Less taxes, but more services?

More for less.

27 August 2022 Saturday 17:33
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Less taxes, but more services?

More for less. The magic of marketing has crept into the tax debate with conflicting results. On the one hand, since 2019 it has grown by 10 points, to 27%, the rate of Spaniards in favor of lowering taxes even at the cost of reducing public services. On the other hand, 72% of citizens –twelve points more than in 2019– demand more resources for Health, and almost 60% ask for an increase in educational spending (in both cases, regional powers).

The latest CIS study on the fiscal opinion of Spaniards also reveals an increase in antagonisms in this area. For example, almost 42% of citizens - the highest rate in the last 14 years - consider that "society benefits a lot or quite a lot from what is paid in taxes." And, at the same time, only 41% of those consulted believe that Spain "pays a lot in taxes", which is the second lowest percentage since 1995 and up to 25 points less than 20 years ago. In contrast, 56% of citizens admit that they pay "regularly" or "little" to the treasury.

However, the demands to invest more resources in basic services are growing when compared to those registered in the period before the pandemic: three points more in education or public works; ten more in defense or housing; 15 more in environmental protection, and up to 23 more in research and science. And, in parallel, the satisfaction of Spaniards with public services, although generally high, shows setbacks that do not fit with the growing number of supporters of cutting benefits to pay less taxes.

The chapter where the restlessness is most visible is, once again, that of health care. The rate of positive opinions about this benefit exceeded 67% at the start of the pandemic, during 2020, but fell to 62% in 2021 and, to date, has dropped to 55%. That is, 12 points less than two years ago. Even so, satisfaction with public health is today, and except in 2010, higher than between 1995 and 2018. But the sustainability of the system at the quality levels demanded by citizens necessarily implies greater resources.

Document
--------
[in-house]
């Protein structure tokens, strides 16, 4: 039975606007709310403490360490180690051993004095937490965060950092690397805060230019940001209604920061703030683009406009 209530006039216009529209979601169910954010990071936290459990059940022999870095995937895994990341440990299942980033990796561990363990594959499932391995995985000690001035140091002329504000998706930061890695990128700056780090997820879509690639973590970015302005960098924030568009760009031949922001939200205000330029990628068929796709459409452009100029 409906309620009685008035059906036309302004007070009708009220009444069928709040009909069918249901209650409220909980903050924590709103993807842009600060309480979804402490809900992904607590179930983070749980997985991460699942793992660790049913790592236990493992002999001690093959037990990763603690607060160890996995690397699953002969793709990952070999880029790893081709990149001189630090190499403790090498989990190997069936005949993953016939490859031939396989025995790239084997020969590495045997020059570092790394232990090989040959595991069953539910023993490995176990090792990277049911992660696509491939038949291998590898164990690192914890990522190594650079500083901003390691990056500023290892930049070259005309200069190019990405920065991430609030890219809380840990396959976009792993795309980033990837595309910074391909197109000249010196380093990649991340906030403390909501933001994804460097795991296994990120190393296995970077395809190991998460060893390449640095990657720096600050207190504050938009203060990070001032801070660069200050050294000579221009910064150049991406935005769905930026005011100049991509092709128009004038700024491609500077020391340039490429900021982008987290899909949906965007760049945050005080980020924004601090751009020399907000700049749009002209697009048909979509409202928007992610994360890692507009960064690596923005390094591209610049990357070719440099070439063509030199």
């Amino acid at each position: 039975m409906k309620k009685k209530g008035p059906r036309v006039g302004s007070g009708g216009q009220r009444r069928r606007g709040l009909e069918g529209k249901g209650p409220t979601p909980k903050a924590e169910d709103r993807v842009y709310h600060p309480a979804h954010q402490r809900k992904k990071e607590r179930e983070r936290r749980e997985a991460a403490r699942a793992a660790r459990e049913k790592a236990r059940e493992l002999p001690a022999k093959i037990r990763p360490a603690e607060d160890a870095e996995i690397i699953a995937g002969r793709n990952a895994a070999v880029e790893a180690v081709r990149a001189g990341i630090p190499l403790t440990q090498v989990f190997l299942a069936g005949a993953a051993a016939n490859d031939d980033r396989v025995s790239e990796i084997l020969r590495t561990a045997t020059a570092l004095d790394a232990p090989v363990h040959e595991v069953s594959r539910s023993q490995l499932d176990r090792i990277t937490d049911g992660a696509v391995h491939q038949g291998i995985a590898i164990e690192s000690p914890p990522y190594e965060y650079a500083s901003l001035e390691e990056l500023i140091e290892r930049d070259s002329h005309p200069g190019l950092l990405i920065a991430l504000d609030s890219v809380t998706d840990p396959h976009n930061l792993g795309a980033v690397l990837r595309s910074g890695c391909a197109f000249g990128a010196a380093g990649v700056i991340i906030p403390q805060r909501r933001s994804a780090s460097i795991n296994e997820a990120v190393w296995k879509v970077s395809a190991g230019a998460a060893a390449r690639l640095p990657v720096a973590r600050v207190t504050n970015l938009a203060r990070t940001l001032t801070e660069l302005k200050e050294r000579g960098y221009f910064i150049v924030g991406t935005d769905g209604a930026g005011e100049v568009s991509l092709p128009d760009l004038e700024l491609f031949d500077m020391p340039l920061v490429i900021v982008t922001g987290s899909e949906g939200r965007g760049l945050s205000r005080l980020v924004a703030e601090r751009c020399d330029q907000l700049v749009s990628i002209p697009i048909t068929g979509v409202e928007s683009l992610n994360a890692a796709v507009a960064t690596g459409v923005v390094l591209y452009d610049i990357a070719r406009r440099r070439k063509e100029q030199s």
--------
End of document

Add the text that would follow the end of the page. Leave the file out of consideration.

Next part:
Another chapter that collides with investment austerity is that of education. Almost 50% of Spaniards consider that this service works satisfactorily, but more than 43% express a critical opinion. And although the negative figures are much lower today than during the most acute stage of the crisis (61% in 2013), the economic recovery has not changed the perceptions of citizens about the insufficiency of resources allocated to education.

On the other hand, opinions about a particularly costly chapter for the public coffers such as pensions have improved substantially in the last year: the rate of citizens who positively value the operation of these benefits has grown by more than eight points (from 31, 9% to 40.1%). This is the highest percentage since 1994. Likewise, perceptions of citizen security have also improved: 60% of citizens today consider that it works satisfactorily, which is also the highest rate in the last 30 years.

On the other hand, a service that hardly raises its head is that related to justice. Less than 22% of those consulted consider that it works correctly, compared to 68% who express a negative opinion. It is true that positive opinions have grown by three points in the last year, and by more than 10 since 2013. However, the current rate is still below what was recorded in 1995, when positive opinions reached 24%. of citizens and refusals did not reach 60%. Of course, perhaps in some cases the solution to the problem does not only involve investing more money.



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